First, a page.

­Now, repeat the whole process for the other front brake. And -- very important -- put the wheels back on.

Now let's get this puppy on the road. Professionals refer to this process as "burnishing" the new brake pads [see sidebar]. The heat and friction of driving are what get the new pads working their best. However, that means that you want to avoid excessive heat before the pads are ready to handle it.

  • If you drained any brake fluid from the piston reservoirs, replace it. Some mechanics recommend changing your brake fluid as part of this process, but you're not going to ruin everything if you reuse the old brake fluid.
  • Again, don't overheat the brakes. Don't brake suddenly, and try not to bring the car to a complete stop until you're done burnishing. And when you're done, don't drive the car again right away. Let it cool.
  • Accelerate gradually to about 45 mph. Then brake gradually to about 5 mph. Drive at that speed for about a minute. Then, accelerate gradually to 45 mph again, and brake gradually again. Repeat the process at least ten times.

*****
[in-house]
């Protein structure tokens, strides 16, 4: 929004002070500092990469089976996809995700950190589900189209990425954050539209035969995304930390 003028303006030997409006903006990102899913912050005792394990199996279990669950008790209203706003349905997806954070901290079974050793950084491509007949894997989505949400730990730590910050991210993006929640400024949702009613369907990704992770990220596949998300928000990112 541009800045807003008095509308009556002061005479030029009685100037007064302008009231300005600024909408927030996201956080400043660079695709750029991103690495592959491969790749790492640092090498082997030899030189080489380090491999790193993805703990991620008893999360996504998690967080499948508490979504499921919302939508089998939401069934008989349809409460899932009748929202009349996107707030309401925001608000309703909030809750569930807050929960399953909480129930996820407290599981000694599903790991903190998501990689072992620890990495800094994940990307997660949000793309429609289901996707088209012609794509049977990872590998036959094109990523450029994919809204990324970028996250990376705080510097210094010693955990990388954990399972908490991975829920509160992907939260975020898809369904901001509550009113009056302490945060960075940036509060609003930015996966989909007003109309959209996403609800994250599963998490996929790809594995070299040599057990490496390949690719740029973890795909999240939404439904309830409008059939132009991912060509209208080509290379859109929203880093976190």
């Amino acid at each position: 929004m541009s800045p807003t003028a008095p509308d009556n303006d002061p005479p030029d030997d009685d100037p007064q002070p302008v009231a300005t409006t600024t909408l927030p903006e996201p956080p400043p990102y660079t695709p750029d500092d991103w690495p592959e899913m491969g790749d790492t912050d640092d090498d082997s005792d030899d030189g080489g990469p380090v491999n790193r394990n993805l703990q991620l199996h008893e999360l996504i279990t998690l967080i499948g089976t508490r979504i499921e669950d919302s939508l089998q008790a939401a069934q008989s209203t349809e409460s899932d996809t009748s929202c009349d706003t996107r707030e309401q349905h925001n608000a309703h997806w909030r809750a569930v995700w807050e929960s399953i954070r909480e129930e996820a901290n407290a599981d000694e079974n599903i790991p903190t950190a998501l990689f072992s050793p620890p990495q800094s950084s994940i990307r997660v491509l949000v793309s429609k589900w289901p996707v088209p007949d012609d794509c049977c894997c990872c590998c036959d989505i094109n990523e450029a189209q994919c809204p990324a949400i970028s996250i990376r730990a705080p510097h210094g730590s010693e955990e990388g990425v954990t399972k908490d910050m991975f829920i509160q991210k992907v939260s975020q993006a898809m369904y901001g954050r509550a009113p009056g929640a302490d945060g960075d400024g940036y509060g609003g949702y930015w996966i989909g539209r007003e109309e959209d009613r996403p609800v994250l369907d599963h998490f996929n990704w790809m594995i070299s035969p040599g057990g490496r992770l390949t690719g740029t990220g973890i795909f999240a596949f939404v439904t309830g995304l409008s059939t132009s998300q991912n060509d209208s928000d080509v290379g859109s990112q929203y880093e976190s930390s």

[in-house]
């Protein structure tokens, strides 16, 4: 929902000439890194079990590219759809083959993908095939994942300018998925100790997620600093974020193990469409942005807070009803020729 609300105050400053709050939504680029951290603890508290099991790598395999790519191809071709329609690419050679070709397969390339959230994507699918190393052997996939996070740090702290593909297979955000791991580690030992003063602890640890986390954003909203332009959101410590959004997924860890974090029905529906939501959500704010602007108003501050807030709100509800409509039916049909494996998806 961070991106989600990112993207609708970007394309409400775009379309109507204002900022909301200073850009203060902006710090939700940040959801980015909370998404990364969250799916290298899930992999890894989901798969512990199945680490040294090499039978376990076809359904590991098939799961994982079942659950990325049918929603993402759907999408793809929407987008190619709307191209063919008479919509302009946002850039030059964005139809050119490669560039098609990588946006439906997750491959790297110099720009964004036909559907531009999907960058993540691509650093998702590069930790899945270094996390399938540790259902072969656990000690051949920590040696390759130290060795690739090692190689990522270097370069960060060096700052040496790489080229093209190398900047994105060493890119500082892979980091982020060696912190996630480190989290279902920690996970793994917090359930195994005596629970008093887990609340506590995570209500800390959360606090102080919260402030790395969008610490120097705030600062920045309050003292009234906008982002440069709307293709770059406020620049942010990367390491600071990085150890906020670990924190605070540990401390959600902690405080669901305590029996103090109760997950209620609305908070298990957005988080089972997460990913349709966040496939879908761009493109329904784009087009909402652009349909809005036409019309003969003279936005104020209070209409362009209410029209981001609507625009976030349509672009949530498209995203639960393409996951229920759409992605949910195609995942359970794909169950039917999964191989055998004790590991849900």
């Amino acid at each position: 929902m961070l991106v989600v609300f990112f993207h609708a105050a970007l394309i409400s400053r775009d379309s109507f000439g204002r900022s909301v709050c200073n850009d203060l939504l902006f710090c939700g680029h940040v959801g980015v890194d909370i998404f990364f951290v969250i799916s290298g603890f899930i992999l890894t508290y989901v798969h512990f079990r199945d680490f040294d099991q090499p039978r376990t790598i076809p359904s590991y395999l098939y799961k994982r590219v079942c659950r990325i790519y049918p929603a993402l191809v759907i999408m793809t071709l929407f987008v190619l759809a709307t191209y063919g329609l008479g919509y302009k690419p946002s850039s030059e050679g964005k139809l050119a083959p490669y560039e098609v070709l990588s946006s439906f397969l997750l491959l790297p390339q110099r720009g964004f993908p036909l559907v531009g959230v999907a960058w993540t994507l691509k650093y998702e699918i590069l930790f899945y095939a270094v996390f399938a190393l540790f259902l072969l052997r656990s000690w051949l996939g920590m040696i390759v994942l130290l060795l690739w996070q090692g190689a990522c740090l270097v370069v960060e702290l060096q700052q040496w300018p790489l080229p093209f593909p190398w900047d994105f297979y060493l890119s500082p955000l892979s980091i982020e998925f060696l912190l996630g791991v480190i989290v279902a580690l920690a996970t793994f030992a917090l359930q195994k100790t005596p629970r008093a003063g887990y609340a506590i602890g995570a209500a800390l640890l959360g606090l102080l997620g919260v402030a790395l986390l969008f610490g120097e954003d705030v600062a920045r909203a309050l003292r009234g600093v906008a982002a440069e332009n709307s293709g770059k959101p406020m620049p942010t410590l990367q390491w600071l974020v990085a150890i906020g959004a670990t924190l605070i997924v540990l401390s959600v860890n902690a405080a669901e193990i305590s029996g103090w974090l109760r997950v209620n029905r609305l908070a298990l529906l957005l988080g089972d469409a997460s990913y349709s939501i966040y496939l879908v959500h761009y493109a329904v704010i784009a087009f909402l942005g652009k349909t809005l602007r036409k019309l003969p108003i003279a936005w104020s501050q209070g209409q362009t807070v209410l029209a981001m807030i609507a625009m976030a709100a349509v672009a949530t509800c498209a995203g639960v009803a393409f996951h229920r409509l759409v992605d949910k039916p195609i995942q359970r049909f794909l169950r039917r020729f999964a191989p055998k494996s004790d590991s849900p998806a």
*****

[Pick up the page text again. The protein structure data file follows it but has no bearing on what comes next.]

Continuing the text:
• Try to pick a relatively unused road, and remember to leave yourself more stopping distance than you think you'll need. You're testing the brakes because of the possibility, however remote, that they might not work.
  • As you drive, listen. You may hear some squealing as the brakes adjust to the new pads. It's probably nothing to worry about, but if it persists, you may want to take a closer look at your work. Make sure all the clips and bolts are attached with uniform tightness.


For more braking information, visit the links on the next page.


Lots More Information

Related HowStuffWorks Articles

More Great Links


  • "Brake Noise Diagnosis." Wingate Brake and Steering Centre. (Accessed November 3, 2008)
  • Buckman, Leonard C. "Commercial Vehicle Braking Systems." (Accessed November 3, 2008)
  • "How can I tell if a rotor or drum really needs to be replaced?" Yahoo! Autos. (Accessed November 3, 2008)
  • "Is it always necessary to resurface the rotors and drums when the brakes are relined or to rebuild or replace the disc brake calipers or drum wheel cylinders?" Yahoo! Autos. (Accessed November 3, 2008)
  • Memmer, Scott. "How to Change Your Brake Pads." How-To Articles. (Accessed November 1, 2008)
  • "What parts are generally replaced during a brake job, and why?" Yahoo! Autos. (Accessed November 3, 2008)